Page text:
When it comes to the Reading Comprehension section on the LSAT, my eternal refrain is that the best success is achieved by focusing primarily on the structure of a passage, with the content of the passage as a secondary concern. (In fact, I’m working on boiling that phrase down for use as a catchy statement on my tombstone.)
Today, we’ll be drilling down into one way to do just that: making the most of examples when they appear in Reading Comprehension passages. As part of our annotation method, we at Blueprint preach that you should be making note of every example you see on the LSAT. It’s hugely helpful to notice when examples appear in passages, and not only because you are extremely likely to see at least one question about any examples. Noticing examples also helps you have a better overall understanding of the passage. Here’s why:
By definition, examples are used to support a general claim; that’s why we frequently remind Blueprint LSAT students that examples are used in support of a conclusion, but cannot themselves be the conclusion. (So even if three-quarters of a passage is dedicated to explaining a certain example and its significance, the thing it’s an example of would still be the main point of the passage.)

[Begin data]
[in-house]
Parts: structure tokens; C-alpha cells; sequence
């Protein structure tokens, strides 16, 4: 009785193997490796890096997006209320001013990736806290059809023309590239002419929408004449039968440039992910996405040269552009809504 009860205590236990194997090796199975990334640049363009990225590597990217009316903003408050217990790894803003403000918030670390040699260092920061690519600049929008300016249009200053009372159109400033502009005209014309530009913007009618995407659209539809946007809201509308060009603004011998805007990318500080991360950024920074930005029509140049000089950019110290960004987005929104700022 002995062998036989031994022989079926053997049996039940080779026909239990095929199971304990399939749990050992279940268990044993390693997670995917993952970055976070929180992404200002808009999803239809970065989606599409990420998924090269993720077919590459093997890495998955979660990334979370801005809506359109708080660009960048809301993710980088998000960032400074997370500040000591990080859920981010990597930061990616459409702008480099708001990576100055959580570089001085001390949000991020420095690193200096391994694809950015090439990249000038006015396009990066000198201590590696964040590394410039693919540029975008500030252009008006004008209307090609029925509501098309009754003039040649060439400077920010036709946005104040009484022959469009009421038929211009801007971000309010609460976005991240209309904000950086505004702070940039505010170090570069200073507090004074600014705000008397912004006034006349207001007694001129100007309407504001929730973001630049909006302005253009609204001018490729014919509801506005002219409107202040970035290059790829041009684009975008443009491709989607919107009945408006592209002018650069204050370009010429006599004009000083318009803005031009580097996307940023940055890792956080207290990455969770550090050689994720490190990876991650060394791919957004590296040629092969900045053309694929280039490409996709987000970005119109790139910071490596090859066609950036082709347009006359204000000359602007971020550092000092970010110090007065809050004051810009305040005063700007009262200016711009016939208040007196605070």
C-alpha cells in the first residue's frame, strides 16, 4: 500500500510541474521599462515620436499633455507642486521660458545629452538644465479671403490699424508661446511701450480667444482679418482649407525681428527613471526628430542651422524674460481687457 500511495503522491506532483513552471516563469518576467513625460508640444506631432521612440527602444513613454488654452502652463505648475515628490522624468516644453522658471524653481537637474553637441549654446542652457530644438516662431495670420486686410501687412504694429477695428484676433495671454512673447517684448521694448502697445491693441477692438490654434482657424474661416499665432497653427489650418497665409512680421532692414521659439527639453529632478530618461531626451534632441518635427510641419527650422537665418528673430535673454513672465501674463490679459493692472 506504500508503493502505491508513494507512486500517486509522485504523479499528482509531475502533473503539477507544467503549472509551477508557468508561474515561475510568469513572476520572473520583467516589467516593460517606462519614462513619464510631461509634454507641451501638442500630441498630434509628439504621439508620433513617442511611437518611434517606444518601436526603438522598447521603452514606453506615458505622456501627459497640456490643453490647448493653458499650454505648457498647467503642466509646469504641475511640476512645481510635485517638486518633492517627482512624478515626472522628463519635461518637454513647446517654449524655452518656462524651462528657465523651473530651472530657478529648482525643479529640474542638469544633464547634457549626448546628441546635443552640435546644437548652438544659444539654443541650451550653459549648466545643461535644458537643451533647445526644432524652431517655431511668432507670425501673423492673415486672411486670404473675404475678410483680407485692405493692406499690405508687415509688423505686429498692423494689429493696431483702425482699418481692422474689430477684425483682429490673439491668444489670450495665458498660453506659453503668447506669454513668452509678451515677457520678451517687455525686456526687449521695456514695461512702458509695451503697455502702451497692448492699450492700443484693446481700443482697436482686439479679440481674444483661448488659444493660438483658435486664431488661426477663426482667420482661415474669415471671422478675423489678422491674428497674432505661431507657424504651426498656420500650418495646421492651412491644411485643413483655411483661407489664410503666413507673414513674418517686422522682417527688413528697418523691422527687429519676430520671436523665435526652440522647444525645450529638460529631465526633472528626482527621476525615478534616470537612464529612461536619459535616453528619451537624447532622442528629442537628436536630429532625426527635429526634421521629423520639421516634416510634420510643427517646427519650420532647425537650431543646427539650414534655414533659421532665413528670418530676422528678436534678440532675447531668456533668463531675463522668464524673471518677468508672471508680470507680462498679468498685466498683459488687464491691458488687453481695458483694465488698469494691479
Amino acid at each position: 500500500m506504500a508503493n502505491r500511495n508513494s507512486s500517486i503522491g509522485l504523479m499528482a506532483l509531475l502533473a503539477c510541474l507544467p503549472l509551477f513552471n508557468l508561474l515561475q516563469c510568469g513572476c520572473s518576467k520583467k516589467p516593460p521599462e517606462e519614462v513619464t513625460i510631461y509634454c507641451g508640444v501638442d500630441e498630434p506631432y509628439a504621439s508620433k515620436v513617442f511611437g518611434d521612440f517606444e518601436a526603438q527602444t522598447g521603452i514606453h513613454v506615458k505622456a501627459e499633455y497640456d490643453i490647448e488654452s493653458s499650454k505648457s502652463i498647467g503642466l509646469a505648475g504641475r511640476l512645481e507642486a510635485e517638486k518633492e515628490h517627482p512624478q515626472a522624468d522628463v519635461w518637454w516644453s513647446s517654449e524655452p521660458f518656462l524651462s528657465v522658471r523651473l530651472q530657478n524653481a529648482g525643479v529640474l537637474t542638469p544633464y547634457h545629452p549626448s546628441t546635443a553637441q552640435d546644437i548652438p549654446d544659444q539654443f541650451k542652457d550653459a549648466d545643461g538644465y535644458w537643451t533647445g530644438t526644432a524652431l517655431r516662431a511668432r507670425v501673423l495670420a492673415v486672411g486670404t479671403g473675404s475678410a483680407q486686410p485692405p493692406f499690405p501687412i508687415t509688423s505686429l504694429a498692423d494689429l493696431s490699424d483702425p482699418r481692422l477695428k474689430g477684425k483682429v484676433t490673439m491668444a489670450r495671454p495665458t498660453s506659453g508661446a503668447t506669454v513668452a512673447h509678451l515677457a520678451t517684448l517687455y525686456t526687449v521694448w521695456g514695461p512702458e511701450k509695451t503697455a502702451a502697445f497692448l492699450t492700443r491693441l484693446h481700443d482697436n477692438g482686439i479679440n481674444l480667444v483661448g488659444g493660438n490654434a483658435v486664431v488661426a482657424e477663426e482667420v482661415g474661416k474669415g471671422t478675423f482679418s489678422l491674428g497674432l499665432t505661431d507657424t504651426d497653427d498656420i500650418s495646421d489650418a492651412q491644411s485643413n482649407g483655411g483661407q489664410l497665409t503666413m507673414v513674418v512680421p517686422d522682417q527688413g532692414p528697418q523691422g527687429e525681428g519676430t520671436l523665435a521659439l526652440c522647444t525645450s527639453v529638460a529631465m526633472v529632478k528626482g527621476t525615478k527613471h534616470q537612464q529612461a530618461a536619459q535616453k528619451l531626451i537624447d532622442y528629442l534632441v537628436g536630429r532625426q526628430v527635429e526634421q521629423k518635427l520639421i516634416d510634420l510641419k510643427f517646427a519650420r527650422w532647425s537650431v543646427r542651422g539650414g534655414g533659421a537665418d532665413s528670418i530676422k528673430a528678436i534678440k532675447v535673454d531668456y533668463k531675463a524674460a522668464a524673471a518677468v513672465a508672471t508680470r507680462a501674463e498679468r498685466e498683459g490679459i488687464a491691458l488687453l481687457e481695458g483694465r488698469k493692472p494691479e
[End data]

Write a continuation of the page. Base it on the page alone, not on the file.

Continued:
So, just noticing the example itself is not sufficient to fully understand a Reading Comprehension passage, and in fact, it might not help you answer the question(s) related to the example either — some questions just ask for details about an example (such as “Which one of the following was mentioned in the passage…”), but often, a question will ask specifically about what the example was supporting.
Since the point of marking up the passage while you’re reading is to prepare yourself for the questions as much as possible, that means that you should probably be marking which conclusion is supported by an example. At the end of the day, the best way to do so is whatever makes the most sense to you, but here are a couple options:
• Write a note about the general claim the example supports at the top of the paragraph, then write “Ex” under that where the example appears
• Next to your annotation of the example, draw an arrow that points at the place where the general claim appears in the passage
• When you note the example, append a few words to remind yourself of what it’s supporting (e.g. “Ex. Fruit flies, supp. adaptability”)
Finding the idea that is supported by an example will help you with identifying conclusions, and noting conclusions is a critical aspect of understanding a passage’s structure, which, in turn, is key to improving your overall understanding of a passage. So develop your preferring strategy for noting how examples function in a passage, and get ready to start reaping the benefits.